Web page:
No One Knows How Toilets Work

  • June 13, 2019
  • Chris Graham

No One Knows How Toilets Work

Convincing people to follow your ideas means helping them convince themselves.

I Hear You but It’s Still “No”

If you’re reading this, it’s a good bet you’re a conscientious and diligent lawyer. A “counsel” in the best sense of the term. Your advice is thoughtful and well researched. Your ideas are reasonable and grounded in relevant experience. You take your work seriously and presume colleagues do the same.

If that sounds like your character, then I expect it’s also true that you are flummoxed, frustrated and disillusioned when colleagues decline to follow your good advice or say “no” to your good ideas—especially without compelling justification.

  • “We can’t do it that way because of…” [Irrelevant]
  • “That’s too much risk for us…” [Without further explanation]
  • “My gut is telling me…” [It hasn’t done any research]

Sound familiar? Let me tell you a story about toilets.

The Illusion of Explanatory Depth

Several years ago, researchers started asking the following question: “On a scale of 1 to 7, how well do you understand how a toilet works?” The average response was about 4.5/7.

So, people don’t know how to build a toilet, but no one is surprised by the flush.

Researchers then asked people to explain, in as much detail as possible, how a toilet works. Most people did not know very much. (Take a minute and try it for yourself— and then Google the detailed answer.)

Finally, researchers asked participants to re-rate their understanding of how a toilet works. This time, the average response fell to 2/7.

That difference, from 4.5 to 2, is known as the Illusion of Explanatory Depth.

People Think They Know More Than They Do

The “Illusion,” let’s call it, exists for almost all things about which you could have knowledge: toilets, zippers, bicycles and even complicated stuff like climate change or tax policy. Researchers have asked the same questions and discovered the same pattern of response: people always think that they know more than they do and that their view of the world is right.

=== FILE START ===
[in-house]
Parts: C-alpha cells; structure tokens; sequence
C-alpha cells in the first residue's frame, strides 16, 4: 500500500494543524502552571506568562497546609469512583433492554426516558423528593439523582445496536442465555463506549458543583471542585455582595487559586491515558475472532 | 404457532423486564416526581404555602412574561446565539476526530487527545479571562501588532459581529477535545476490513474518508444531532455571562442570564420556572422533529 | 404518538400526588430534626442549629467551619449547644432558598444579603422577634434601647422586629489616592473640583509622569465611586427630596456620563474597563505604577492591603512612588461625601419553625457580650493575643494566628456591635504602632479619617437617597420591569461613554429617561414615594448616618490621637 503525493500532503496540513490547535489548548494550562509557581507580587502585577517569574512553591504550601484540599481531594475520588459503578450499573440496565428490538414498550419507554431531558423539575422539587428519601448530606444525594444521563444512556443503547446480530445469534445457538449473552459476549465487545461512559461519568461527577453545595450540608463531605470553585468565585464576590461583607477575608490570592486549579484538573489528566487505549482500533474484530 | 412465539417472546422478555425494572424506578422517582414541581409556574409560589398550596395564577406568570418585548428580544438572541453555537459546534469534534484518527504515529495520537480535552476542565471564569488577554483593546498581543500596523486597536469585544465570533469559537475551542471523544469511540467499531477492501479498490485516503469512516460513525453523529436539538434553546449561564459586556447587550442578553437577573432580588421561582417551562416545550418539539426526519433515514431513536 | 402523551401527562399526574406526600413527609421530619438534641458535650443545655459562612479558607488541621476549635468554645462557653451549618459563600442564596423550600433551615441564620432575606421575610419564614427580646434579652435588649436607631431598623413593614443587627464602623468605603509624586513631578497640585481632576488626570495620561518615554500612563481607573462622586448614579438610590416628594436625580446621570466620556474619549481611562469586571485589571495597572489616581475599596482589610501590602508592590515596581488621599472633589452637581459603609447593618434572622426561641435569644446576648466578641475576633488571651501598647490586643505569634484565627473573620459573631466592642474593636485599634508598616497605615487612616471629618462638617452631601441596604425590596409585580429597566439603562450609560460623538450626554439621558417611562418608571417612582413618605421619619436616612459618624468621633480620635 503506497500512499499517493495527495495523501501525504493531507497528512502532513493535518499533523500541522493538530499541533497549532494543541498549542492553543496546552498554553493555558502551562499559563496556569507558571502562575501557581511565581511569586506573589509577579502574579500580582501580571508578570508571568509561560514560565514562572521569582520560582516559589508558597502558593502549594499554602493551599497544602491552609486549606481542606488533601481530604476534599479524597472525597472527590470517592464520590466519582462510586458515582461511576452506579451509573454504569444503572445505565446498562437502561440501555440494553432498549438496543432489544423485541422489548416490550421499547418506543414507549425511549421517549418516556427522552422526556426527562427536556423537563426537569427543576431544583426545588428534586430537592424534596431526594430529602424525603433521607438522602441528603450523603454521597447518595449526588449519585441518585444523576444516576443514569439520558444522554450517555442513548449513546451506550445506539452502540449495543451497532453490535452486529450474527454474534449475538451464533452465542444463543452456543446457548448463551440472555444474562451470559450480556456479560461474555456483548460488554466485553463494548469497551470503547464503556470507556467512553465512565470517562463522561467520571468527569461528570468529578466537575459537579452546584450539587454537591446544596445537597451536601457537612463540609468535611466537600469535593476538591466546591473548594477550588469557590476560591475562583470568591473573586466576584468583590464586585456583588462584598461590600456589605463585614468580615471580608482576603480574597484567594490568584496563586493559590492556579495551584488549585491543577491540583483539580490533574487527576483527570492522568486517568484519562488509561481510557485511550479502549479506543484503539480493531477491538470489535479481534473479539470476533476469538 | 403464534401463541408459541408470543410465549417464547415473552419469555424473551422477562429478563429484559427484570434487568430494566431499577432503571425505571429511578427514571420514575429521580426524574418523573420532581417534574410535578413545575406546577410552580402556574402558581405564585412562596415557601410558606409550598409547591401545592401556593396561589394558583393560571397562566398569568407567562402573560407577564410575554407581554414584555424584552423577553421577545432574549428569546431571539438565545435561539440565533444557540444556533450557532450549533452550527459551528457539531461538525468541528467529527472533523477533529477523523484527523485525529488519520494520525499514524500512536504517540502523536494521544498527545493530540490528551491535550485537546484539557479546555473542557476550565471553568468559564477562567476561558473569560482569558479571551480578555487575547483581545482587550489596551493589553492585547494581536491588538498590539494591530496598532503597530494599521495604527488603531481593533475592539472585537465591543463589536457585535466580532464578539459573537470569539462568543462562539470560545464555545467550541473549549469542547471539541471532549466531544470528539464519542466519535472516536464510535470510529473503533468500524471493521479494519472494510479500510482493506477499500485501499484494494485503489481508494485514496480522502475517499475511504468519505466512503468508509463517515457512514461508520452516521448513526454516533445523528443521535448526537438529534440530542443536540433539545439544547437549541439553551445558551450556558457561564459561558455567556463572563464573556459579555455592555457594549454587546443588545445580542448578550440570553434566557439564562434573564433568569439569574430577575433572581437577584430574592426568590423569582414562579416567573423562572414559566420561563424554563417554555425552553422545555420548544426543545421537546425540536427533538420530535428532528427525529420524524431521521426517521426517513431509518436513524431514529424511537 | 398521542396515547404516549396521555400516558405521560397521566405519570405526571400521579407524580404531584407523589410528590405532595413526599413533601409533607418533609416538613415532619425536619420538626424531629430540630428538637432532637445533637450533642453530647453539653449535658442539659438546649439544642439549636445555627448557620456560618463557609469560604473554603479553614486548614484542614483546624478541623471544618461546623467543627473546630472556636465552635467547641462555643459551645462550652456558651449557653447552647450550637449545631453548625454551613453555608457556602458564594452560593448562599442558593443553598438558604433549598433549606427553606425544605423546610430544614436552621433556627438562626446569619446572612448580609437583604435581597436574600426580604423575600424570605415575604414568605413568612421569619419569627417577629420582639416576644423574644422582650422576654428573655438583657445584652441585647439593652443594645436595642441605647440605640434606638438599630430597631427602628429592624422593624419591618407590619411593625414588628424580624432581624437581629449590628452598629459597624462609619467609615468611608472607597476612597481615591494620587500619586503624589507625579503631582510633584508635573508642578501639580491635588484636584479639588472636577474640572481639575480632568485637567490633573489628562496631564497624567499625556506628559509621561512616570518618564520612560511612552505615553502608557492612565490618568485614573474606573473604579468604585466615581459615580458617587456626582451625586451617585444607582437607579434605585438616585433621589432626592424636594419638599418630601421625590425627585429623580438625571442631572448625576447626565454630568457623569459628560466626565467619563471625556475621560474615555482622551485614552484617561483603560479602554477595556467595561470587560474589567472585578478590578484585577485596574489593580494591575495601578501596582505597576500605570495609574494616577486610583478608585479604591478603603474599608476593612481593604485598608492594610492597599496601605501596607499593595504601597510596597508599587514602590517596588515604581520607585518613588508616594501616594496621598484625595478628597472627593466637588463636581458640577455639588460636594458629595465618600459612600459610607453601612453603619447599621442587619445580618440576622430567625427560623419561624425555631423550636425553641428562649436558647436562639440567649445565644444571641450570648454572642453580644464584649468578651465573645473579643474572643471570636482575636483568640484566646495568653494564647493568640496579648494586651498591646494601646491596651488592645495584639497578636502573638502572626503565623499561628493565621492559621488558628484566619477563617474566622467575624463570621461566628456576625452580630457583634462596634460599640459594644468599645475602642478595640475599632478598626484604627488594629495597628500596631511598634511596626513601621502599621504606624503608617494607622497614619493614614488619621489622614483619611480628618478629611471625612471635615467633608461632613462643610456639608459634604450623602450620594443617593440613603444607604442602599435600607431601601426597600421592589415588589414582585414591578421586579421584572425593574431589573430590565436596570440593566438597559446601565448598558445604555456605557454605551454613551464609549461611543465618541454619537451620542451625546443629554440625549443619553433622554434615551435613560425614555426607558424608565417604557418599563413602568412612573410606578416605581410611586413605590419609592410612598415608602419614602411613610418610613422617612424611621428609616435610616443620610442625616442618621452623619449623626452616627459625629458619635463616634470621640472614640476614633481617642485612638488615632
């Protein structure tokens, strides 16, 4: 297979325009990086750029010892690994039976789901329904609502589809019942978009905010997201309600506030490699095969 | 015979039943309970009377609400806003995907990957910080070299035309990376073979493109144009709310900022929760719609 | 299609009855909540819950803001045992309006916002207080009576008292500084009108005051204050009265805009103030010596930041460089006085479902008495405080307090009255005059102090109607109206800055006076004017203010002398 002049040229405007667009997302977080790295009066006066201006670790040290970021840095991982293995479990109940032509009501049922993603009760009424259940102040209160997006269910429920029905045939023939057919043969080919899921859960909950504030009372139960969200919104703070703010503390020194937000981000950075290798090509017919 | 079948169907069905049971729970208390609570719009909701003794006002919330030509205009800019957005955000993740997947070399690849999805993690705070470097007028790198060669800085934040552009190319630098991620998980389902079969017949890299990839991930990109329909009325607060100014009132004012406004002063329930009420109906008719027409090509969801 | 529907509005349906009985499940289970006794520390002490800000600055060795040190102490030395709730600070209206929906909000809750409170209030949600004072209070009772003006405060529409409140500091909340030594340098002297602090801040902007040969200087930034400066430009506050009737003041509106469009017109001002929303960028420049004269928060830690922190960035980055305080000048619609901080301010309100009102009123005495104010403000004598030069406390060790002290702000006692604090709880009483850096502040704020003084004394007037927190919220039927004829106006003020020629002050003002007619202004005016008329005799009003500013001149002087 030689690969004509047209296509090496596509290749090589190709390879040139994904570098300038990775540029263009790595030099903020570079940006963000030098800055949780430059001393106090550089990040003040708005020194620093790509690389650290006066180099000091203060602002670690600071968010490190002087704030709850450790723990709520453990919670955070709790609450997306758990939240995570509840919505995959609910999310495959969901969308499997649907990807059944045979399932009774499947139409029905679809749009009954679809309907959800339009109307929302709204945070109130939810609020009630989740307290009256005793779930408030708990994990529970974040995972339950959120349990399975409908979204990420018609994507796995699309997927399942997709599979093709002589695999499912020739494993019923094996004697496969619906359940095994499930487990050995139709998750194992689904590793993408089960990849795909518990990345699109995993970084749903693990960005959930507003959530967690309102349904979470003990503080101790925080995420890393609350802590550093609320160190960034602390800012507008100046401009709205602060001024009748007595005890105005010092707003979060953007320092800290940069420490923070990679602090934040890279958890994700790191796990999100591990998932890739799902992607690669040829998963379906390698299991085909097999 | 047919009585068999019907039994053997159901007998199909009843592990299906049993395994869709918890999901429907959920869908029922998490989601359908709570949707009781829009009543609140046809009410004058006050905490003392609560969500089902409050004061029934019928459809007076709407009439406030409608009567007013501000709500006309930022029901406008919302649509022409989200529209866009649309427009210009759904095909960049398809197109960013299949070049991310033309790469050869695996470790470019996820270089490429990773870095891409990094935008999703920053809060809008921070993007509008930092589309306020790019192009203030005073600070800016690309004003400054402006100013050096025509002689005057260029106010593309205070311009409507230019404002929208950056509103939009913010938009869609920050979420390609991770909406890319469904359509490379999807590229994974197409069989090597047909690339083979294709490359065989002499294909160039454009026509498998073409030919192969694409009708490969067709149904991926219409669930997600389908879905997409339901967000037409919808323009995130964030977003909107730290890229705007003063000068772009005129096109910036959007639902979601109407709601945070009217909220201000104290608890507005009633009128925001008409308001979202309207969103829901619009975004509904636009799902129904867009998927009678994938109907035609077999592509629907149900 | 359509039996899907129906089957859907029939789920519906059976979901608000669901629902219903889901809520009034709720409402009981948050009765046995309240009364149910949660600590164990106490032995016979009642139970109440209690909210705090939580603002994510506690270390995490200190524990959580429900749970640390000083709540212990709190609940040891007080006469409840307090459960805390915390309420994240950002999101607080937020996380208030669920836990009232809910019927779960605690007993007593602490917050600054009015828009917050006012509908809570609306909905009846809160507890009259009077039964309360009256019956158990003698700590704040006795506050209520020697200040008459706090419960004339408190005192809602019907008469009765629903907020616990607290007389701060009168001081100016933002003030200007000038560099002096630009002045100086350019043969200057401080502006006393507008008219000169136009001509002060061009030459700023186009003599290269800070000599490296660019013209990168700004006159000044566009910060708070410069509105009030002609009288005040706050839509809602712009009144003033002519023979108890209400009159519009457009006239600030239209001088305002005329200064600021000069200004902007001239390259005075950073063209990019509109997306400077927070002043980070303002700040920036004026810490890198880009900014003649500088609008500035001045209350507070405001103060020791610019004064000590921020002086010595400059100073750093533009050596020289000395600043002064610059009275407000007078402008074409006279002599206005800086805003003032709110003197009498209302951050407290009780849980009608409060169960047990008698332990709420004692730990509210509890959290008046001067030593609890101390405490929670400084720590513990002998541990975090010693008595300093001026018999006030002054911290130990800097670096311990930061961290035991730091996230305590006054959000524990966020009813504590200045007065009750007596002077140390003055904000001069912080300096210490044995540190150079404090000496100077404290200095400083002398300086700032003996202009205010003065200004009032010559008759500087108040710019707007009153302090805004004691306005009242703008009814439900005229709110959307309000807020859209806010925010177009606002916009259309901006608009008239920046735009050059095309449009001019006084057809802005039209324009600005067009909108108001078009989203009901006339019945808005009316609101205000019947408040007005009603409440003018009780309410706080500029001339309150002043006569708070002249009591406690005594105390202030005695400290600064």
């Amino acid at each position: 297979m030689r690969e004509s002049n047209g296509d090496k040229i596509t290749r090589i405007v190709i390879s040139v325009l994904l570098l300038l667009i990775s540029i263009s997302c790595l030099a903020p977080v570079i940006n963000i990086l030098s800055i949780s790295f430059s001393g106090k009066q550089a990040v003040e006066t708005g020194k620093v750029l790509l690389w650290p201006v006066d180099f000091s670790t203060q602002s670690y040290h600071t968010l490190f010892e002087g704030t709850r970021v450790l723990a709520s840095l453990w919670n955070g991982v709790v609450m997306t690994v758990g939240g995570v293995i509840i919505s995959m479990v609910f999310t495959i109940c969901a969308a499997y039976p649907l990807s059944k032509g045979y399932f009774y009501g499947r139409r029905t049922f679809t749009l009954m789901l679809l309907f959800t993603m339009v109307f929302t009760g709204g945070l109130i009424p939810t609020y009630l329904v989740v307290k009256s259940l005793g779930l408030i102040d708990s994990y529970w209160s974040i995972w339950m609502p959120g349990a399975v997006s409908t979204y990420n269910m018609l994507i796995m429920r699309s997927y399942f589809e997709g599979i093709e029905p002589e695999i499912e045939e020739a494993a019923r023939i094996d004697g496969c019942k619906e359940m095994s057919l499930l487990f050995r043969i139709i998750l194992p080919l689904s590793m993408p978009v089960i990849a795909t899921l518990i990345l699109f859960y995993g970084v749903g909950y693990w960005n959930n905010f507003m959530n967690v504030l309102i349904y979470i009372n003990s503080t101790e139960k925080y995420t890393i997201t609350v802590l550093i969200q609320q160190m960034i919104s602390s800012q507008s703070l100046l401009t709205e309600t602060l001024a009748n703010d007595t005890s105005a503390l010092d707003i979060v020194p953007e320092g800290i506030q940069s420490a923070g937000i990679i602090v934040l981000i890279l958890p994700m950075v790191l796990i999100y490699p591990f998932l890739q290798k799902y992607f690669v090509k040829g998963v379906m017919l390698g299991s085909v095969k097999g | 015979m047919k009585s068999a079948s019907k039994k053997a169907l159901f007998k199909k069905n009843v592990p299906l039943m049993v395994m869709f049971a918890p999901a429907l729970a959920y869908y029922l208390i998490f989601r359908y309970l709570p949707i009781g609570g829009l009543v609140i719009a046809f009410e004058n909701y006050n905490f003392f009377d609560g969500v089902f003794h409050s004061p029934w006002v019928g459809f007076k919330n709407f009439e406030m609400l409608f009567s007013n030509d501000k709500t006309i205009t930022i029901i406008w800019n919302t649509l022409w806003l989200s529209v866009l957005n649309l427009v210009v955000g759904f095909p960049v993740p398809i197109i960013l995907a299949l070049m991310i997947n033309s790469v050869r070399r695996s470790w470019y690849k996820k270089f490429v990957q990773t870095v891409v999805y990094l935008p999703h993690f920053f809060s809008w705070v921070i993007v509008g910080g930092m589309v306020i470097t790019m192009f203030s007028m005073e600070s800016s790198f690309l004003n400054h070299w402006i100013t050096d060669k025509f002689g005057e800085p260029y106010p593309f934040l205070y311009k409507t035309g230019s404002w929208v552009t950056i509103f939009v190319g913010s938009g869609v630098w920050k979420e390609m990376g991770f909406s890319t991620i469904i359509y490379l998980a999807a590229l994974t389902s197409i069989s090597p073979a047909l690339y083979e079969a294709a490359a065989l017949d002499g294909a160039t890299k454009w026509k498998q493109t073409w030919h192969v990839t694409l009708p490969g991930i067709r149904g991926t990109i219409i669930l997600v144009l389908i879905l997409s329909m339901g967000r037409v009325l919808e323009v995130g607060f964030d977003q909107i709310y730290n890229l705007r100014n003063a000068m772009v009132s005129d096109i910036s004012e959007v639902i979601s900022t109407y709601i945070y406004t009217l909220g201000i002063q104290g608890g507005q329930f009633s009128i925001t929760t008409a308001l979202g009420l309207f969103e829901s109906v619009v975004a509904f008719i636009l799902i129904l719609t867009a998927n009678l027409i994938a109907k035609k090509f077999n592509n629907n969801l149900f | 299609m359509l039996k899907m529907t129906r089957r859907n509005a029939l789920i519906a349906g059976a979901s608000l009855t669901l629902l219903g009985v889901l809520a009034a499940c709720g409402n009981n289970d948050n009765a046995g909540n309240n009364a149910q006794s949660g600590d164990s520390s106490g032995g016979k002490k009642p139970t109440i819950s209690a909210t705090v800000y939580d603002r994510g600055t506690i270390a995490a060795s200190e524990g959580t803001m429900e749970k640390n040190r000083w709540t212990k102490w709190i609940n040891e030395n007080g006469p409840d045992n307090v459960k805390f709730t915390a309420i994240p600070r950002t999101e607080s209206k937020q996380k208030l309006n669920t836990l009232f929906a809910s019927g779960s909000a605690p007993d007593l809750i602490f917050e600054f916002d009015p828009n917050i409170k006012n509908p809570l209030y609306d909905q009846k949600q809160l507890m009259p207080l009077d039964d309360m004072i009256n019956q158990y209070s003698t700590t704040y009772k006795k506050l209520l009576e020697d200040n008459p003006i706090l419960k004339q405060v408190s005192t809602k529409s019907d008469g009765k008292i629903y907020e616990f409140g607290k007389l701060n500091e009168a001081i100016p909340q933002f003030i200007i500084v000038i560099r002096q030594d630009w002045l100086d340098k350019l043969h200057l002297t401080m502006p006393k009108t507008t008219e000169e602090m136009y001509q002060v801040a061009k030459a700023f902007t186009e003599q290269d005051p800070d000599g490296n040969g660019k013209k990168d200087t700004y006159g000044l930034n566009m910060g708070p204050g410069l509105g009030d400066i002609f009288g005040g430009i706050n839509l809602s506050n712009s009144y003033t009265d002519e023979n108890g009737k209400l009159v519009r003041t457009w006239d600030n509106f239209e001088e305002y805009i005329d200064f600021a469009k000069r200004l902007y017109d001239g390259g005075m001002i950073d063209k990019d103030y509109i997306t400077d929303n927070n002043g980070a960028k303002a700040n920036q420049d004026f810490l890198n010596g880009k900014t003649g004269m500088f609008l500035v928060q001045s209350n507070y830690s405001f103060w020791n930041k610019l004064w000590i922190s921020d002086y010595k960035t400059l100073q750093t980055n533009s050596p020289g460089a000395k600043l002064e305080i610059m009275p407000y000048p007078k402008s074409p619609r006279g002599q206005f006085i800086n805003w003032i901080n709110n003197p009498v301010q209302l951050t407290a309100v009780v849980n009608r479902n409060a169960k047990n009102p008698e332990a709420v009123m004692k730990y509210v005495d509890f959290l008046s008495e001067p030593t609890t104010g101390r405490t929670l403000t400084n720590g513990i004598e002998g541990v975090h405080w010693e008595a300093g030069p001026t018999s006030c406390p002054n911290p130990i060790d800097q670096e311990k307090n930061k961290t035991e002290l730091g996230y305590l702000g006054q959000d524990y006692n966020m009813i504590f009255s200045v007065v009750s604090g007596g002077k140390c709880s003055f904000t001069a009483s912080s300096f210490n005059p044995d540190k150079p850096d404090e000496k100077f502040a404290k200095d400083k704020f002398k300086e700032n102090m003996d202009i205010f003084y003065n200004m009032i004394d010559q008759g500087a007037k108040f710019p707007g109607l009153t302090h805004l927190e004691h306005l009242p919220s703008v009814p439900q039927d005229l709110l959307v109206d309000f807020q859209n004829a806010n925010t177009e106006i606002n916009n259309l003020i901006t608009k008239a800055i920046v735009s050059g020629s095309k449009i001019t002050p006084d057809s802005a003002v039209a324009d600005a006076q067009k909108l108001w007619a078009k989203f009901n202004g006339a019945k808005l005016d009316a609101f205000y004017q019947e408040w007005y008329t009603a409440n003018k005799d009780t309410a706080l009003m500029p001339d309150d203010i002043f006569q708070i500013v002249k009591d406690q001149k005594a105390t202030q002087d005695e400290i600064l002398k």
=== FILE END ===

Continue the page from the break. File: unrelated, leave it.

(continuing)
While you’ve probably never heard of this research, you’ve definitely felt its infuriating consequence. People thinking that they know more than they do is a major reason those people say “no” to your good ideas or decline to follow your good advice.

Think about it: a person who thinks their understanding of a situation is 4.5/7 (or higher) isn’t listening to you. Why would they? As far as they’re concerned, they’ve got a decent handle on the situation.

But if you can get that person to realize their understanding of a situation is closer to 2/7, now they’re open to different viewpoints.

Actual Versus Potential Knowledge

The Illusion’s cause lies in a weirdly pervasive feature of human memory: the failure to differentiate between actual and potential knowledge.

Think of your favourite book—a novel, not a children’s book—one that’s changed your life in a meaningful way. You’ve read this book a few times. When people ask for recommendations, this is the one you suggest.

Do you have it? Good.

Now write down the novel’s first sentence. If that’s too difficult, write down the names of all the novel’s characters. If that’s still too difficult, write down a high-level summary of each chapter. (Can you even remember how many chapters there are?) My experience is that even the most dedicated readers struggle with this exercise.

My favourite book is Infinite Jest by David Foster Wallace. It’s long—over 1,000 pages—but I’ve read it three times, lectured on it at a university and lead a six-month reading group on it. I own several reading guides and have read a dozen more online. Yet, I still can’t tell you the names of more than six characters or give you anything more than a cursory review of the novel’s plot.

Of course, when I’m able to refer back to the book (review passages, check citations and otherwise refresh my memory), I can give you much more detail—and this is just the point.

When we reason about the world—talk about our favourite book, how a toilet works or why a business decision is likely to unfold a certain way—we conflate the actual knowledge we have in our minds with the potential knowledge we have access to, somewhere, in the world.

Virtually every time, our actual knowledge is much less than our potential knowledge.

Don’t Tell People They Don’t Know